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The work is presented as an arcade game in which the player becomes just another number as he  journeys through the trauma and violence of a world beyond his control. He is fully at the mercy of numerous forces with little, indeed zero independent agency within his life, or the period encapsulated in this work. Isabella presents a wealth of thought provoking imagery, carefully combined into a highly unusual work, and a submission that I am proud to have associated with the department!

Studio One

The Ones continue with their trees, now investigating them within digital media – age appropriate catastrophes apply. The Threes progress with exam prep, extensive giggling and a failure for most to submit their work characterised the week. Pretty pleased with the Fours IGCSE prep this week – I think it behoves me to name them. Cake Wars subsided in The Whey this week – there was a temporary, non-forceful incarceration which resolved somewhat amicably. Barbarians Unleashed seem to have been a little sensitive – I don’t really think it’s me – must be the proximity of Exams on the horizon.

Greg Shaw,

9th June 2019

 

Homelessness, (dis)Connection and Loss. Or, An Extraordinary Student Work (II)

In places like universities, where everyone talks too rationally, it is necessary for a kind of enchanter to appear. 

Joseph Beuys

IWe

I had the pleasure of working with Luc at IGCSE Level (I wrote about his work previously). He is creative, sensitive and of gentle wit, overwhelmingly evident in the work below, and, as I have become accustomed to, a creator of tragicomic forms which reveal deep and penetrating  reflections, overlaid with a darkish tint. I lost him to Studio Three for his Advanced Level work through the actions of The Great Timetable Machine, where he worked with my colleague Mary-Ann. Our “crits”, exam and assessment marking are shared, and our Upper VI pupils are required to present their work to us half way through the year. When we met at that mid-point, his presentation which took the form of  hundreds of thoughts, sketches, digital explorations, drawings and paintings was startling. Out of that seeming chaos, a tremendous digital work emerged. It may also valid to say that because of that seeming chaos, and the overwhelming outpouring of creativity, this work has emerged.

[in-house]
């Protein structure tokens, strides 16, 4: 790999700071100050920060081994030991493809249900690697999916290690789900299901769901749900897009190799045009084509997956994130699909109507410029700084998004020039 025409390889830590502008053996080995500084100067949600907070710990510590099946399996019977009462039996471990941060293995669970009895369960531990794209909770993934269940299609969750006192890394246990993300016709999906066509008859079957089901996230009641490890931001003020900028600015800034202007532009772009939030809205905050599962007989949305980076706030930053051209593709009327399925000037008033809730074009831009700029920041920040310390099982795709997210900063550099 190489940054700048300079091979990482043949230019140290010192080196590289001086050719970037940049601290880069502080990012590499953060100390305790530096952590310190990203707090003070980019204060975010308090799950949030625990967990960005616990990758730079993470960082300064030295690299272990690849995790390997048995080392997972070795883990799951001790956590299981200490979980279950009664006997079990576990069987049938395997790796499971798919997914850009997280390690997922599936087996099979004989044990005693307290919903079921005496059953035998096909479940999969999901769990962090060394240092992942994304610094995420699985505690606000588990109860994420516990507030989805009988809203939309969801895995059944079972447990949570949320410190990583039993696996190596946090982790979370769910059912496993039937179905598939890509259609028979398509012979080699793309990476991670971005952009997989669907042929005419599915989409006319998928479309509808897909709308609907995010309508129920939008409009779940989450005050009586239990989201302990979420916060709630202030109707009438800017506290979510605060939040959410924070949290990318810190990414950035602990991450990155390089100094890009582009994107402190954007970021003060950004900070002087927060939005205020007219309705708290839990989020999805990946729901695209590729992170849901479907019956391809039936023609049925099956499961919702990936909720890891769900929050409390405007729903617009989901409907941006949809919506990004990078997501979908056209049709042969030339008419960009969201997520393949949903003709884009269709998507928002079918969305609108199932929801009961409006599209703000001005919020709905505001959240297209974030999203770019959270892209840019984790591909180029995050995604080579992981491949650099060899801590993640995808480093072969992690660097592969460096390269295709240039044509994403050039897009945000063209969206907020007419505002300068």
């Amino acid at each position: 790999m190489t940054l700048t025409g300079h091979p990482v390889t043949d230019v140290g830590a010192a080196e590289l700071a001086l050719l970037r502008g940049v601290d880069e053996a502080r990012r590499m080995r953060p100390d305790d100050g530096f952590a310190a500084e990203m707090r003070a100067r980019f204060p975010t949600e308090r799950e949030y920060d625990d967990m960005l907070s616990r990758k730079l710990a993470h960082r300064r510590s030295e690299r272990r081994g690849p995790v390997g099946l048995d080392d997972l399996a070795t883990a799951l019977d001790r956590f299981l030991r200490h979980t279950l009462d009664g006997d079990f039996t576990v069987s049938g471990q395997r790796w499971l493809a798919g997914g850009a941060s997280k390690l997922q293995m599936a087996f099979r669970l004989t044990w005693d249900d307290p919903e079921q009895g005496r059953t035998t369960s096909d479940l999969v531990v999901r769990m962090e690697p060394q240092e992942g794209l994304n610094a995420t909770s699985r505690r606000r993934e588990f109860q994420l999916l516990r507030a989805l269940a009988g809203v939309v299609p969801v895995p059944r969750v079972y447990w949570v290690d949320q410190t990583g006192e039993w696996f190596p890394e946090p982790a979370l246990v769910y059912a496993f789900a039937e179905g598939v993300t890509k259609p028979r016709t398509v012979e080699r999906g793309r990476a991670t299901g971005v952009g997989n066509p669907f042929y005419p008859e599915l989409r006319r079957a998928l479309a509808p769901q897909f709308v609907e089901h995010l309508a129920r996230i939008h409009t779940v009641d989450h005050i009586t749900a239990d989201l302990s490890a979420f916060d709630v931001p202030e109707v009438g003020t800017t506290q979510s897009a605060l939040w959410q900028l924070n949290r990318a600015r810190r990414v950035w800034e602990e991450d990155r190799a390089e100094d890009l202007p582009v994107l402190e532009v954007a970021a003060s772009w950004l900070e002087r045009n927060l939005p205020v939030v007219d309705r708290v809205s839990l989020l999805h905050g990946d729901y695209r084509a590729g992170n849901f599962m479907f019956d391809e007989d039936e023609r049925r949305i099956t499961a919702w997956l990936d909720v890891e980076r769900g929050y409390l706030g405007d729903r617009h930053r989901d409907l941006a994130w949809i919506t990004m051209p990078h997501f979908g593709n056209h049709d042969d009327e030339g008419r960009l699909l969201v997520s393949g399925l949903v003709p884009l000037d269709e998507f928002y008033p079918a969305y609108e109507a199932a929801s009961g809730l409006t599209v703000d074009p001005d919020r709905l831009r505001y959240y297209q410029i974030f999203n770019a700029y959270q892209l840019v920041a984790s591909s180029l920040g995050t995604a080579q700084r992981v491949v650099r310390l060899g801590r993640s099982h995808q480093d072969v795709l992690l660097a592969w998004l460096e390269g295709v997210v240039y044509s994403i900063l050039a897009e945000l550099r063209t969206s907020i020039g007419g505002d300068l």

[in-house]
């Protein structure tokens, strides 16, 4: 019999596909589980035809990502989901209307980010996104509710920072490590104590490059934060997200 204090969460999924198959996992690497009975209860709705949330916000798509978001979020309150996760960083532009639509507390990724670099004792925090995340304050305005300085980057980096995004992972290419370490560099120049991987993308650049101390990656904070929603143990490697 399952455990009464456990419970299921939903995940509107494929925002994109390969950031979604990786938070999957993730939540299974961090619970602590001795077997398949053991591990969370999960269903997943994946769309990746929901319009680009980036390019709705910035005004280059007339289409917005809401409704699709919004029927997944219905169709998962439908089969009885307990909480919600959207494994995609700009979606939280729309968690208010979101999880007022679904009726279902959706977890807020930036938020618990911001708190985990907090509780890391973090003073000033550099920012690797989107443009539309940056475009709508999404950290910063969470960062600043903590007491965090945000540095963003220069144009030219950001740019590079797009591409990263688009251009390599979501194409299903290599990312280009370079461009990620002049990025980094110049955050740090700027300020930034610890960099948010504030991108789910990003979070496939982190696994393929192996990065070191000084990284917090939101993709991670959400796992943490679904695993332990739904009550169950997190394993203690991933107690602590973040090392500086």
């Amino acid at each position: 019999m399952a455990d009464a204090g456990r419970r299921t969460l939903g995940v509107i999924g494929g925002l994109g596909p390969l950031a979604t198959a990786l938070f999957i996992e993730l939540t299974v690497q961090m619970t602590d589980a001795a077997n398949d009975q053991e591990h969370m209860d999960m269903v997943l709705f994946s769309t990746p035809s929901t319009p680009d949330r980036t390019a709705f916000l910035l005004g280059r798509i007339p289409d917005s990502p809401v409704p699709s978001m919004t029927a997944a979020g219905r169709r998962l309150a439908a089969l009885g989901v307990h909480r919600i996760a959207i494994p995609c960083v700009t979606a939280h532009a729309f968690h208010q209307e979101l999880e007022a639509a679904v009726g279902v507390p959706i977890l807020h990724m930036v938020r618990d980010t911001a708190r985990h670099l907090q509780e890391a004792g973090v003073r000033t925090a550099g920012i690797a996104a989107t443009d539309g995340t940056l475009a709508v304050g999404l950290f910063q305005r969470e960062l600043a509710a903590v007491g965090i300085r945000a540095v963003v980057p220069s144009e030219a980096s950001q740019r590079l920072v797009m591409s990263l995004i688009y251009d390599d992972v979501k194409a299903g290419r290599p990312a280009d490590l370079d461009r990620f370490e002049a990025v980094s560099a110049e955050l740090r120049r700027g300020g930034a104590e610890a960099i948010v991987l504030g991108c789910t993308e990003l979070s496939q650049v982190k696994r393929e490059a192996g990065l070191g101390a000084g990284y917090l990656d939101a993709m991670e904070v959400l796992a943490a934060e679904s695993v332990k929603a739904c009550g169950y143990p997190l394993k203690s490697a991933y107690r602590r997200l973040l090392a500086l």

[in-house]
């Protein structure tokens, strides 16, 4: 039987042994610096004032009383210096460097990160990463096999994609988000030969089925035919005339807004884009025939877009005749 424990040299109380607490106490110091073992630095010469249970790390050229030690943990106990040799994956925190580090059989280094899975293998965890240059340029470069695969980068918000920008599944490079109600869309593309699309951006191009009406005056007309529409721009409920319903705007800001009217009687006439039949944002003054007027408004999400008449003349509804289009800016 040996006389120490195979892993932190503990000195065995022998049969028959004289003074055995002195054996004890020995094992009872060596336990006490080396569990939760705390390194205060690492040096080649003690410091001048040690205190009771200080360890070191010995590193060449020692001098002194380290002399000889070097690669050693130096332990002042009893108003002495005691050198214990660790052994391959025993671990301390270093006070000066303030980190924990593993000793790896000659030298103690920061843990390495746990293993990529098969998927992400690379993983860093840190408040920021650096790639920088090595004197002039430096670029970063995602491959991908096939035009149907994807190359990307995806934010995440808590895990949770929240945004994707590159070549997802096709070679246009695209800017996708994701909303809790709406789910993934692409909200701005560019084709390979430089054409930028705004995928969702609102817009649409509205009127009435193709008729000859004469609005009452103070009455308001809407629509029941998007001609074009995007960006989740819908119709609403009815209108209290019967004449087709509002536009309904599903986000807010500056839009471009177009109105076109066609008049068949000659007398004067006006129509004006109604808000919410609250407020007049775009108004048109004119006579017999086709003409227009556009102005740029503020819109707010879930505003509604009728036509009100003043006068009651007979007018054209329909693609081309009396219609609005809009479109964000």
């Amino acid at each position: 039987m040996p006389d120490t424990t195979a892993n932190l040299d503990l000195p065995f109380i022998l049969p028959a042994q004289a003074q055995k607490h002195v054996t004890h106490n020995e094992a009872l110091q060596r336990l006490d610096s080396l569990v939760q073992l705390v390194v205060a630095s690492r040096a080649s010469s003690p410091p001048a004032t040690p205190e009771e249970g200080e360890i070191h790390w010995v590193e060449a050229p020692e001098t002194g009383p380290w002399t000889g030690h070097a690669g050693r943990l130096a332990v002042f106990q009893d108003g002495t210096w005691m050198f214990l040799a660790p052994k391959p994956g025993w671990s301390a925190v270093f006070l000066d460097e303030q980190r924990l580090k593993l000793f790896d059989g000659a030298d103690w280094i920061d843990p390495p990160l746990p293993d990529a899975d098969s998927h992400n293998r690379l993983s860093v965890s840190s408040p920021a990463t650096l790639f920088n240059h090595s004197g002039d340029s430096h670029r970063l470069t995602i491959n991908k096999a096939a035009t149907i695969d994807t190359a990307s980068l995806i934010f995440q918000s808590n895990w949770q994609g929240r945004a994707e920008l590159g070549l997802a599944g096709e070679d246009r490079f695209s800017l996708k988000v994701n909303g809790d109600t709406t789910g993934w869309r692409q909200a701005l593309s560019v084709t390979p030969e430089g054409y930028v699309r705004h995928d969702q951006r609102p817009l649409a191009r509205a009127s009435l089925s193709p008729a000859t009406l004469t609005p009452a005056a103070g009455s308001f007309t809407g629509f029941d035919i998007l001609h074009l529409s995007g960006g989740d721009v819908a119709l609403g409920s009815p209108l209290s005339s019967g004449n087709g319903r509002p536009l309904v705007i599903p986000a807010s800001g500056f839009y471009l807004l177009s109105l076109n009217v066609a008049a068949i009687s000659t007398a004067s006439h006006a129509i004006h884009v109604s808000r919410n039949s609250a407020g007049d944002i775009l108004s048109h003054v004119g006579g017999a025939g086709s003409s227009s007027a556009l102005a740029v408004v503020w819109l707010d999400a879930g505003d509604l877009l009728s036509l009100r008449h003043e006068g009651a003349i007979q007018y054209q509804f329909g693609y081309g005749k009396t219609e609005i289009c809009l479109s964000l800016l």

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IWe (even the title is exceptional), a 240 second work plays out over three sections. It is, I suggest, a journey with isolation, homelessness, alienation, disconnection and loss at its core (happy thoughts indeed). The following are my own thoughts about the work, not necessarily those presented by Luc.